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Carnivore Richness and Diversity in western Kansas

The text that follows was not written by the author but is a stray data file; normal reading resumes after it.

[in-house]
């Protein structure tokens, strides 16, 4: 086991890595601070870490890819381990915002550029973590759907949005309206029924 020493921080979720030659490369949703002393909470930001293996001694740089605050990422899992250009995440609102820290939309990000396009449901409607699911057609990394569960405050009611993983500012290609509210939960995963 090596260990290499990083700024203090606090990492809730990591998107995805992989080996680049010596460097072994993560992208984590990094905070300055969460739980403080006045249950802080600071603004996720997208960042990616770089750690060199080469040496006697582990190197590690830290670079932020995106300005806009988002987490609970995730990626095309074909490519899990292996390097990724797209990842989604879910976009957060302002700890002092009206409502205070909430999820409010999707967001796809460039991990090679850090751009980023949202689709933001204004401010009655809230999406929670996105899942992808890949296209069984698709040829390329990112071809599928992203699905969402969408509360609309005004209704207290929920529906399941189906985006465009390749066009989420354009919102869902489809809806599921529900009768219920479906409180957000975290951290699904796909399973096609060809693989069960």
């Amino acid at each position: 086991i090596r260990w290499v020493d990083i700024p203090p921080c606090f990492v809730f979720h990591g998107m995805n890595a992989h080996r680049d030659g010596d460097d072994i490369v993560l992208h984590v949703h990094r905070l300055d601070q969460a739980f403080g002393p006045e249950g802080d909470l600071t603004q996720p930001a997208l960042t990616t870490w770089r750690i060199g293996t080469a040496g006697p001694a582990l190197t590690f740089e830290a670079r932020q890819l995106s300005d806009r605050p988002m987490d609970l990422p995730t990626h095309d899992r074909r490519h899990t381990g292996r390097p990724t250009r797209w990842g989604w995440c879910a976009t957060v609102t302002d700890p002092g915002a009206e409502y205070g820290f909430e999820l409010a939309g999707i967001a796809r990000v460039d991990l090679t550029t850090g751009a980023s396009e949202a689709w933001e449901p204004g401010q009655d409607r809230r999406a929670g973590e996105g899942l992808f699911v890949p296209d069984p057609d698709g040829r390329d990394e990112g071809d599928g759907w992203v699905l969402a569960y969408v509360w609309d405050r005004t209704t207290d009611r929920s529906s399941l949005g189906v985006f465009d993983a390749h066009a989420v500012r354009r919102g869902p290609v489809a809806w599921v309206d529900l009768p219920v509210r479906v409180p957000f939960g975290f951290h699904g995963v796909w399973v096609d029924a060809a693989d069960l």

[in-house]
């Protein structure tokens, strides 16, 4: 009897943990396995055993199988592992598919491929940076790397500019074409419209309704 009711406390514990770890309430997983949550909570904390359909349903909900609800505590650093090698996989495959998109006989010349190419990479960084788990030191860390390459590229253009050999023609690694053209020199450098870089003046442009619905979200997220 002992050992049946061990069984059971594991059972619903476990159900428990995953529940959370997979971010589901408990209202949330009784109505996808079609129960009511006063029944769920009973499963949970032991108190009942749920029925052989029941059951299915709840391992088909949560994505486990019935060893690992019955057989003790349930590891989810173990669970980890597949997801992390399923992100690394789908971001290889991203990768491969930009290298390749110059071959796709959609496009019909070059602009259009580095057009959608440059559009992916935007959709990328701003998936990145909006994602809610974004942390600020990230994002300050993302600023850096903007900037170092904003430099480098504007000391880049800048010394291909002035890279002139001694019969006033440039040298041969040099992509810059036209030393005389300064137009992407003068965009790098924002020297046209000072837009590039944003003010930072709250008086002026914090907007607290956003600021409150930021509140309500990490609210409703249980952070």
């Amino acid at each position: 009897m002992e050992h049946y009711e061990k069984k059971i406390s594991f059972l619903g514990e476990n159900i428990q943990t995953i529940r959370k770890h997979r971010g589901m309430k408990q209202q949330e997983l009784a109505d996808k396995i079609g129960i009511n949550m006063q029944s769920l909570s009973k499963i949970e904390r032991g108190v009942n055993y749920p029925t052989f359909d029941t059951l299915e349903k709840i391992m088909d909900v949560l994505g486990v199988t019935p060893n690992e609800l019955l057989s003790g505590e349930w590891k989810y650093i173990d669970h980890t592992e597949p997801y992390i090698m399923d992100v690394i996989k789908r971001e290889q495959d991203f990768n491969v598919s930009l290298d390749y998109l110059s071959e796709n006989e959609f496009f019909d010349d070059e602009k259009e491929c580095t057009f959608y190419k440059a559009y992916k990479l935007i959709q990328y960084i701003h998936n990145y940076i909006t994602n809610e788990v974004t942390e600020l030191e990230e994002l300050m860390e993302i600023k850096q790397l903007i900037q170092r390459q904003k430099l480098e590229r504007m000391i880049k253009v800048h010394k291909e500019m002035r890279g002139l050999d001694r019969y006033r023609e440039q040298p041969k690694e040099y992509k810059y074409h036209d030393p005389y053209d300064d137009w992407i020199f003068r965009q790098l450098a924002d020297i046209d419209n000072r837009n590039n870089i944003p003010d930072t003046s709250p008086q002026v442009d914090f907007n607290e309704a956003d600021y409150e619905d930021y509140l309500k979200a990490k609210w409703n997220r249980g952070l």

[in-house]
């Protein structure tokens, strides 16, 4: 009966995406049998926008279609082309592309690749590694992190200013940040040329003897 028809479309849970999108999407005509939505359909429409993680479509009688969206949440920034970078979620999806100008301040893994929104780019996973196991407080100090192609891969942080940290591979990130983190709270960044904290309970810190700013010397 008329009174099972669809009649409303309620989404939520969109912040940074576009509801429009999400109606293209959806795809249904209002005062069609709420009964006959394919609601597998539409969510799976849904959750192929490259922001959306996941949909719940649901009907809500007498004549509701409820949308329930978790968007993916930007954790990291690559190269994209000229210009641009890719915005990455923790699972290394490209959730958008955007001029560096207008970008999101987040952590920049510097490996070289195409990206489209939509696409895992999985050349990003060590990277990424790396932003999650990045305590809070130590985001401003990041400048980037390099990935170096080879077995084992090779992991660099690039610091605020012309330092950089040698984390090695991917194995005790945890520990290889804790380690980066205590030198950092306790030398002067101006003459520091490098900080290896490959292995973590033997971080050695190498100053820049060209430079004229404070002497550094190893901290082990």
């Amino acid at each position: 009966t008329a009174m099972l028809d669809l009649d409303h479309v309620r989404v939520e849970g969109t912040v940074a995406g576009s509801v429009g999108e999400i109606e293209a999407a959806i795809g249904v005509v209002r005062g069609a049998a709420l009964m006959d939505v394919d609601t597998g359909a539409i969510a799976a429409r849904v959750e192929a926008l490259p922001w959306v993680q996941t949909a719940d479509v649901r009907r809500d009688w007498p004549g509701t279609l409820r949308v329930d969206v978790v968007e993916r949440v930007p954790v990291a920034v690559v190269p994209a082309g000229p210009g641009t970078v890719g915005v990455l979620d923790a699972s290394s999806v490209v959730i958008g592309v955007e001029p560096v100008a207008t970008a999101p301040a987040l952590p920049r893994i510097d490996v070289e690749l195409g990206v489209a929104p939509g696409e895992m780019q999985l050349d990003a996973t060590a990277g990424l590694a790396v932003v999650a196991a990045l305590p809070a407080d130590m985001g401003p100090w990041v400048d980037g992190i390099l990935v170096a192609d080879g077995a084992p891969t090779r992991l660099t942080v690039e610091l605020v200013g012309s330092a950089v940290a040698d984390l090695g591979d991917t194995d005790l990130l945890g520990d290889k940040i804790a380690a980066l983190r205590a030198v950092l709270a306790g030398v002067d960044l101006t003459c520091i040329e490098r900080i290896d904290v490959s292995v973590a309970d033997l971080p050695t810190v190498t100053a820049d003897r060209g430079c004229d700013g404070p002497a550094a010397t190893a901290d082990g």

Context Human-modified landscapes can structure species’ distributions and supplant traditional biotic range-limiting processes. Understanding the direction and scale of these processes is necessary to enhance species conservation efforts. Objectives We investigated how the distribution of a prairie-obligate carnivore, swift fox (Vulpes velox), is influenced by landscape pattern at the eastern edge of their used range. We also assessed the effects of a popular conservation effort, the conservation reserve program (CRP), on swift fox distributions. Methods We used three years of detection/non-detection data (2018–2020) from camera traps at 381 sites to evaluate the spatial distribution of swift foxes at the eastern edge of their extant range in Kansas, USA. We used Gaussian Kernel functions to identify optimal scales of effect for measured landscape covariates and multiseason use models to reveal potential range-limiting constraints. Results Swift foxes were more likely to occur at sites with moderate landcover diversity within 254.47 ha, greater proportion of shortgrass prairie (7.07 ha) and loamy soil types (0.79 ha), and lower proportions of CRP landcover (78.54 ha). Swift foxes were more likely to colonize sites with less diverse landcover, a greater proportion of loamy soil types, and lower proportions of CRP landcover. Swift foxes were insensitive to the proportion of row-crop agriculture surrounding sites (3.14 ha). Conclusions Loamy soils and distribution of shortgrass prairie ecosystems may shape the periphery of the distribution for swift foxes. Landscape-scale use of CRP may constrain swift fox distributions at their range edge because managed vegetation structure of CRP does not mimic native shortgrass prairie.